Theo Epstein traded for one of the game’s most dominant relievers in order to prevent a scenario in which John Lackey would have to be called upon to pitch in relief in a pivotal NLCS game. “Goal accomplished,” the front office probably thought after acquiring Justin Wilson at the 2017 deadline. Never in their wildest nightmares did they think Justin Wilson would amount to so much bench dust while Lackey would serve up a walk-off bomb to Justin Turner.
Wilson basically Rick Ankiel’d the defending World Series champions down the stretch. The over-the-top lefty had been darting sliders, cutters, and four-seamers with pinpoint accuracy, but, all of a sudden he couldn’t find the strike zone. His walk rate ballooned to an astonishing 9.68 BB/9 — nearly three times greater than in Detroit — and he finished his Cubs portion of the season with a 5.09 ERA. Maybe it was Wilson’s evil twin pitching, not the 2.68-ERA southpaw who dominated in the American League.
The easy explanation for Wilson’s collapse was that he became a mental headcase who had an awful case of the yips. Of course, I’m sure he was under immense pressure to perform for his new team. But what actually happened to Wilson’s game?
El Mago wasn’t the only one performing a magic act on the field; something made the effectiveness of Wilson’s trademark cutter disappear. Batters whiffed against Wilson’s cutter at nearly a 14 percent rate in Detroit, but batters weren’t fooled against the same pitch in Chicago. Immediately after putting on a Cubs jersey, opponents made 85 percent more contact against Wilson’s cutter.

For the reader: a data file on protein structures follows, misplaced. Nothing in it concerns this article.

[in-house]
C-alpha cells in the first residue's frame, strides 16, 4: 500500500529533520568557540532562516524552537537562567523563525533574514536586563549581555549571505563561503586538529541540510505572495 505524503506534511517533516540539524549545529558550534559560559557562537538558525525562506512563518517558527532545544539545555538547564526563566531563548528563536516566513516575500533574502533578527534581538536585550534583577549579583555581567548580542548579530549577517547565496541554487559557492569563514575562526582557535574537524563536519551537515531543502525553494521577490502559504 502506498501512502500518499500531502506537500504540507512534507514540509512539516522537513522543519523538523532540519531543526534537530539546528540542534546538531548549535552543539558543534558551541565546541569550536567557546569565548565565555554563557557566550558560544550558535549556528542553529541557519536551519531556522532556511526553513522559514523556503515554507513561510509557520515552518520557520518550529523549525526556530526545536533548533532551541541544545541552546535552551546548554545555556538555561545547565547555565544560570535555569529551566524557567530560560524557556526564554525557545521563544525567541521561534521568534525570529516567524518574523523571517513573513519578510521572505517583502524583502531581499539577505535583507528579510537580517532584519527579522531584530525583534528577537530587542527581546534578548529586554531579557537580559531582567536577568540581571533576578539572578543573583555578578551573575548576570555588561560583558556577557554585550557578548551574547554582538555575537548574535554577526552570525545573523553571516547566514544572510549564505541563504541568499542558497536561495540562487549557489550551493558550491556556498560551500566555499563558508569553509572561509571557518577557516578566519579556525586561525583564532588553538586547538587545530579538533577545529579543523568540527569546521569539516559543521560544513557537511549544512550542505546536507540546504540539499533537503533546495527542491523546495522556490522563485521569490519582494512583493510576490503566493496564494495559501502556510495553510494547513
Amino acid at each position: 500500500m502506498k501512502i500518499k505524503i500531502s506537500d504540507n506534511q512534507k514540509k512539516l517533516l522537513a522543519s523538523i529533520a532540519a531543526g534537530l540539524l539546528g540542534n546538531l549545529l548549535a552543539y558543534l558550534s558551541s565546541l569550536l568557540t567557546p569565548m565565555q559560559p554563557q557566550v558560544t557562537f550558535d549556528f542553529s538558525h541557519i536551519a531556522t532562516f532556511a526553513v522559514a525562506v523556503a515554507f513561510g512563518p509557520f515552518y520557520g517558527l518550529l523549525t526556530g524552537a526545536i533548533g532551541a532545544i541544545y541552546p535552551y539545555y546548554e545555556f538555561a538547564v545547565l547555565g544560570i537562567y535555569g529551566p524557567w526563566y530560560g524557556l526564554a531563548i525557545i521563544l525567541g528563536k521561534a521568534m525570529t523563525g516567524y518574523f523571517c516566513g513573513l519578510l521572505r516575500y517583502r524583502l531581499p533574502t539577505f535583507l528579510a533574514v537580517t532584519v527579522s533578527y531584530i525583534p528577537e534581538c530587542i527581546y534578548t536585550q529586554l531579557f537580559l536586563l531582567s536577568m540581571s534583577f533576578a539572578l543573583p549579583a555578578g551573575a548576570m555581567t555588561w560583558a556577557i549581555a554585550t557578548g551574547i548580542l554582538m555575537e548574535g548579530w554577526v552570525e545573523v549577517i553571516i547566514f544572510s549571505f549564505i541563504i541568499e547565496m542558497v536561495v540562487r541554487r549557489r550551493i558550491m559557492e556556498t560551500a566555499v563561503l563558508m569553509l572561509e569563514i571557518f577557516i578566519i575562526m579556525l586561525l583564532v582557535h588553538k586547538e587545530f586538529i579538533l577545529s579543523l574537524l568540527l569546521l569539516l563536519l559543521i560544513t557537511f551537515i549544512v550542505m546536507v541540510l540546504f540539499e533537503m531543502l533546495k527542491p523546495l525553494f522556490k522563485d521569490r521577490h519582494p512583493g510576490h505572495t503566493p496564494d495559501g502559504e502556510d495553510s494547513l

Maybe those yips led to or came from a different release point. The moment Wilson became a Cub, his release point grew noticeably inconsistent, as illustrated by the error bars below. Wider bars between the data points represent more variation between Wilson’s game-to-game release point. By season’s end, he was letting go about 1.2 inches higher than he had been in Detroit.
Reasons for these oddities can only be explained by the coaches who worked with the lefty reliever, one of which is no longer with the team.
Perhaps Jim Hickey can perform a little magic of his own and bring back the ace reliever. But for that top-tier pitcher to return, his cutter will have to come back as well. Hickey will be tasked with fixing Wilson’s mechanics in order to tighten up a variable release point and, in theory, create more whiffs.